London’s V&A Museum of Childhood has announced plans for a major makeover. The Bethnal Green landmark will reopen in 2022 with a radically reimagined interior by AOC Architecture, including three new galleries and a re-configured central space. Colourful, playful and filled with natural light, the £13million refurb has the needs of little ones at its heart: the new displays and interactive exhibits are all being designed according to how children aged 0-14 years learn best.
The museum closes on May 11 2020. To mark the start of its new phase of life, three-day free festival RE-INVENT will be on across the May bank holiday. Visitors will be able to explore specially commissioned art installations, live music and drop-in events. The museum is also partnering with Ideas Store Whitechapel and local schools to hold events and activities during its two-year closure.
The shiny new space features three galleries: ‘Imagine’, ‘Play’ and ‘Design’. ‘Imagine’ is an ‘Alice in Wonderland’-inspired display bringing together the most famous characters from myths, legends and storybooks – from the Loch Ness Monster to Paddington Bear. It will also include the itsy-bitsy National Collection of Dolls’ Houses.
In ‘Play’, children and their families will make their own fun with interactive exhibits showcasing the weird and wonderful world of games, whether that’s soft play, chess, or the crowd-funded ‘Exploding Kittens’.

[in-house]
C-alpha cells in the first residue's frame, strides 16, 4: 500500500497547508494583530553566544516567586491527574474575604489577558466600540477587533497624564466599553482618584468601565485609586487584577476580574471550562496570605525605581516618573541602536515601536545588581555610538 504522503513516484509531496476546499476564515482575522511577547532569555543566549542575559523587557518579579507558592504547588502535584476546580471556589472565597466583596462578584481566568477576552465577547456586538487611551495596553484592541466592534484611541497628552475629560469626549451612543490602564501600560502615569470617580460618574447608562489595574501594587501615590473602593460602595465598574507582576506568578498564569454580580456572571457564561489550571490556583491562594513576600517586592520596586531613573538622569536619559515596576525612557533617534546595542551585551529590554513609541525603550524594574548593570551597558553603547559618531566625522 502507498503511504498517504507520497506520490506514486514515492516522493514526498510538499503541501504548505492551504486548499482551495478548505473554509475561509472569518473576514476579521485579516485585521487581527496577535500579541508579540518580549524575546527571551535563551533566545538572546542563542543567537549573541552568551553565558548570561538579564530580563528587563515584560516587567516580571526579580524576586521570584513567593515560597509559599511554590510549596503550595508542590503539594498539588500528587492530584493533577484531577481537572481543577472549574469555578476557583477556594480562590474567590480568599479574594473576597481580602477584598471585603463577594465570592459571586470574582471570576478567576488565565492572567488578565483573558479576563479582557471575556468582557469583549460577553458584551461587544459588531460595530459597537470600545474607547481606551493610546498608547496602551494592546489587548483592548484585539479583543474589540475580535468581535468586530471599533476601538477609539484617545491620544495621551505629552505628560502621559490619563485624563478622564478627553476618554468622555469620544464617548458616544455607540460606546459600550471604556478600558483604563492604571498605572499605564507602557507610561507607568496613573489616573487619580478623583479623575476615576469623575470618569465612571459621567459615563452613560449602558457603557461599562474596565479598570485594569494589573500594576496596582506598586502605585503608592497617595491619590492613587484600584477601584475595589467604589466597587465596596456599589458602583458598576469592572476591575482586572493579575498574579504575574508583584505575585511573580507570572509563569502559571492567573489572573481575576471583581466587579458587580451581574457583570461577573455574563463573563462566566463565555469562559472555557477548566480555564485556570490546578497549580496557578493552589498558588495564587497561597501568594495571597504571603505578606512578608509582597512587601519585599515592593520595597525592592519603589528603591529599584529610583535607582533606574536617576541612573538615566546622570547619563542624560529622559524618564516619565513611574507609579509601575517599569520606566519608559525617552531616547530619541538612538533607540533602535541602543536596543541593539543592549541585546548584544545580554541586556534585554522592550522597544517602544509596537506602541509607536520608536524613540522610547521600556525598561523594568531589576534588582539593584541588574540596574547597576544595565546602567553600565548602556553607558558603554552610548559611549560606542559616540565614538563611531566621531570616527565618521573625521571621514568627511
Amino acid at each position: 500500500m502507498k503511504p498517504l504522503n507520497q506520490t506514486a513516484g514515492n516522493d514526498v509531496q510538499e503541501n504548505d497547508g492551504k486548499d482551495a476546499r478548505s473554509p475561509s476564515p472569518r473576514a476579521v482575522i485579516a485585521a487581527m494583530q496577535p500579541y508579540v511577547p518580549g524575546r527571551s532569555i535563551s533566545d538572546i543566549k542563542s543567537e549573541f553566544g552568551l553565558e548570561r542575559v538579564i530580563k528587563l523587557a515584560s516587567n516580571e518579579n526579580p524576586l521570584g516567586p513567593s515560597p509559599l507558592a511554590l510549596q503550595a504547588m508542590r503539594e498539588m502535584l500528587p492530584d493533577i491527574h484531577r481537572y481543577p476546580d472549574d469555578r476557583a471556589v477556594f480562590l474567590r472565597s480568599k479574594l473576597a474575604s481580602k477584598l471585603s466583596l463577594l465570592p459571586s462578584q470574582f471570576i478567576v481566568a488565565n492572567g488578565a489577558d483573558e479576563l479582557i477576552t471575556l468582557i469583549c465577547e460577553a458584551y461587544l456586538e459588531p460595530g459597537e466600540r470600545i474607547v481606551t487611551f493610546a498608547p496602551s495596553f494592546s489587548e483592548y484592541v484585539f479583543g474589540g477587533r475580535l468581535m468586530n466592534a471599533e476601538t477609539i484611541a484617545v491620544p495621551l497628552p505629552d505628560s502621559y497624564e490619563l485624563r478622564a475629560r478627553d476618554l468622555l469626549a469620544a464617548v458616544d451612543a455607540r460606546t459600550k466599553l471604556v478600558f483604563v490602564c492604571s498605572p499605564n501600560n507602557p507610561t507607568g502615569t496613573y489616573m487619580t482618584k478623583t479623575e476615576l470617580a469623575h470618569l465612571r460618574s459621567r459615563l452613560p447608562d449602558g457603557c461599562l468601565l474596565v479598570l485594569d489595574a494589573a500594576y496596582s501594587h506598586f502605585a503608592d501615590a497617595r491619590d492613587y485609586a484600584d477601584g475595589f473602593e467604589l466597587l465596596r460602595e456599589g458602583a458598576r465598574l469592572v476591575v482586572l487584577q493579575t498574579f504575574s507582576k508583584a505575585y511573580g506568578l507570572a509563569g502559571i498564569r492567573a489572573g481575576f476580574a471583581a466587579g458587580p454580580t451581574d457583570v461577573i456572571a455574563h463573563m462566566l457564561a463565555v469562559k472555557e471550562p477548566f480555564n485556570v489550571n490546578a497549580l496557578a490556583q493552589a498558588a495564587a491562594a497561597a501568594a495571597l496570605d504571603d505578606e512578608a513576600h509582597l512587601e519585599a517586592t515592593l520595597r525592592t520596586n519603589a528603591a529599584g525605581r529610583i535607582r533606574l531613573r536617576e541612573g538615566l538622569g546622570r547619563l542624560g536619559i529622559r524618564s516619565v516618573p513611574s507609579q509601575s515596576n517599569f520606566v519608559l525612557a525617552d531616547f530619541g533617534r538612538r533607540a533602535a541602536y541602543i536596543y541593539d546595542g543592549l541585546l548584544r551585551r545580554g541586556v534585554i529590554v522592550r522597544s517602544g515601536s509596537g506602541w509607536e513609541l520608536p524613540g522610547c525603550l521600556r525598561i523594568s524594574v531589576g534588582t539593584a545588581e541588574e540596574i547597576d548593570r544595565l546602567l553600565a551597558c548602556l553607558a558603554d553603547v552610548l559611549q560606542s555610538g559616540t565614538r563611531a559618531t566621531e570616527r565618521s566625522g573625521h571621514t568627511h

‘Design’ will offer children an introduction to the contemporary design geniuses of today, including Olafur Eliasson and a changing roster of artists-in-residents who will work with visiting schoolkids.
Finally, in the centre of the museum will be a brand new ‘Town Square’ space, plus a 125-capacity performance space where children can watch performances and stage their own.
A few of the items scheduled to go on display include Beatrix Potter illustrations, the original Superman costume and a life-sized puppet of Joey from West End hit ‘War Horse’. Yes, it’s all aimed at children – but we might well pop in for a visit too.
For more info on the V&A Museum of Childhood and its future plans, click here.
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